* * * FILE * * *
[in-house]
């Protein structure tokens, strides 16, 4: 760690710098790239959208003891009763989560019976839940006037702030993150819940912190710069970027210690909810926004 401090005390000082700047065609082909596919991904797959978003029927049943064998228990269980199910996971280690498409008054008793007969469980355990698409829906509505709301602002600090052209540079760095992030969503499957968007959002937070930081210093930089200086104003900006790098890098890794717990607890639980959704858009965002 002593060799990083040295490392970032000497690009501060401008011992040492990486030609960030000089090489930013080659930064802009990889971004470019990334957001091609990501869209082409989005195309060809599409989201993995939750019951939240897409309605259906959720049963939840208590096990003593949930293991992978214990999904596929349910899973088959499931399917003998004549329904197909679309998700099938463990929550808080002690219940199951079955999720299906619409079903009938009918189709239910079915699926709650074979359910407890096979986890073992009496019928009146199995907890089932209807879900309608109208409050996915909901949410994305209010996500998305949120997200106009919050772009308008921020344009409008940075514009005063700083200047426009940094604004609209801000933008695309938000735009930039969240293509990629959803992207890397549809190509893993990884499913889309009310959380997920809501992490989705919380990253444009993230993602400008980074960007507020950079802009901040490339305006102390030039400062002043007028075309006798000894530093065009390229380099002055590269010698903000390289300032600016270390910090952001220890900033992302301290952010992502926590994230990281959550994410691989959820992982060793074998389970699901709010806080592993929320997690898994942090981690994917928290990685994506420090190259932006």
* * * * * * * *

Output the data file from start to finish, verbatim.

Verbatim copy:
[in-house]
């Protein structure tokens, strides 16, 4: 760690710098790239959208003891009763989560019976839940006037702030993150819940912190710069970027210690909810926004 401090005390000082700047065609082909596919991904797959978003029927049943064998228990269980199910996971280690498409008054008793007969469980355990698409829906509505709301602002600090052209540079760095992030969503499957968007959002937070930081210093930089200086104003900006790098890098890794717990607890639980959704858009965002 002593060799990083040295490392970032000497690009501060401008011992040492990486030609960030000089090489930013080659930064802009990889971004470019990334957001091609990501869209082409989005195309060809599409989201993995939750019951939240897409309605259906959720049963939840208590096990003593949930293991992978214990999904596929349910899973088959499931399917003998004549329904197909679309998700099938463990929550808080002690219940199951079955999720299906619409079903009938009918189709239910079915699926709650074979359910407890096979986890073992009496019928009146199995907890089932209807879900309608109208409050996915909901949410994305209010996500998305949120997200106009919050772009308008921020344009409008940075514009005063700083200047426009940094604004609209801000933008695309938000735009930039969240293509990629959803992207890397549809190509893993990884499913889309009310959380997920809501992490989705919380990253444009993230993602400008980074960007507020950079802009901040490339305006102390030039400062002043007028075309006798000894530093065009390229380099002055590269010698903000390289300032600016270390910090952001220890900033992302301290952010992502926590994230990281959550994410691989959820992982060793074998389970699901709010806080592993929320997690898994942090981690994917928290990685994506420090190259932006």